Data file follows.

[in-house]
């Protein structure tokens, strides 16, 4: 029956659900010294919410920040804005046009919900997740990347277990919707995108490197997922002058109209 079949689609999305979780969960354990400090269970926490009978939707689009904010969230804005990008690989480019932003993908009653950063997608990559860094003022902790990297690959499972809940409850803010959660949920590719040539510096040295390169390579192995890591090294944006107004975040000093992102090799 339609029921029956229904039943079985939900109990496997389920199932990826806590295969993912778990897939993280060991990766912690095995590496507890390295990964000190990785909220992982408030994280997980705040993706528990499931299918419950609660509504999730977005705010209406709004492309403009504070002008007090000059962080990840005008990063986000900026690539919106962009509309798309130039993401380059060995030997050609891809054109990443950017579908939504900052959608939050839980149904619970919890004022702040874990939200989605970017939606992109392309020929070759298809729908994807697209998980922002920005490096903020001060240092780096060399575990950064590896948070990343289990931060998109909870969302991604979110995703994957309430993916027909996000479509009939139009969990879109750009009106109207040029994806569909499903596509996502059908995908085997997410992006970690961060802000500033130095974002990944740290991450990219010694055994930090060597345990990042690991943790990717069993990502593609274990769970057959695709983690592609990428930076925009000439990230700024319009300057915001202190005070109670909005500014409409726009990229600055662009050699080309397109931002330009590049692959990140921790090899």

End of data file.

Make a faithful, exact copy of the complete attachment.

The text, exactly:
[in-house]
């Protein structure tokens, strides 16, 4: 029956659900010294919410920040804005046009919900997740990347277990919707995108490197997922002058109209 079949689609999305979780969960354990400090269970926490009978939707689009904010969230804005990008690989480019932003993908009653950063997608990559860094003022902790990297690959499972809940409850803010959660949920590719040539510096040295390169390579192995890591090294944006107004975040000093992102090799 339609029921029956229904039943079985939900109990496997389920199932990826806590295969993912778990897939993280060991990766912690095995590496507890390295990964000190990785909220992982408030994280997980705040993706528990499931299918419950609660509504999730977005705010209406709004492309403009504070002008007090000059962080990840005008990063986000900026690539919106962009509309798309130039993401380059060995030997050609891809054109990443950017579908939504900052959608939050839980149904619970919890004022702040874990939200989605970017939606992109392309020929070759298809729908994807697209998980922002920005490096903020001060240092780096060399575990950064590896948070990343289990931060998109909870969302991604979110995703994957309430993916027909996000479509009939139009969990879109750009009106109207040029994806569909499903596509996502059908995908085997997410992006970690961060802000500033130095974002990944740290991450990219010694055994930090060597345990990042690991943790990717069993990502593609274990769970057959695709983690592609990428930076925009000439990230700024319009300057915001202190005070109670909005500014409409726009990229600055662009050699080309397109931002330009590049692959990140921790090899």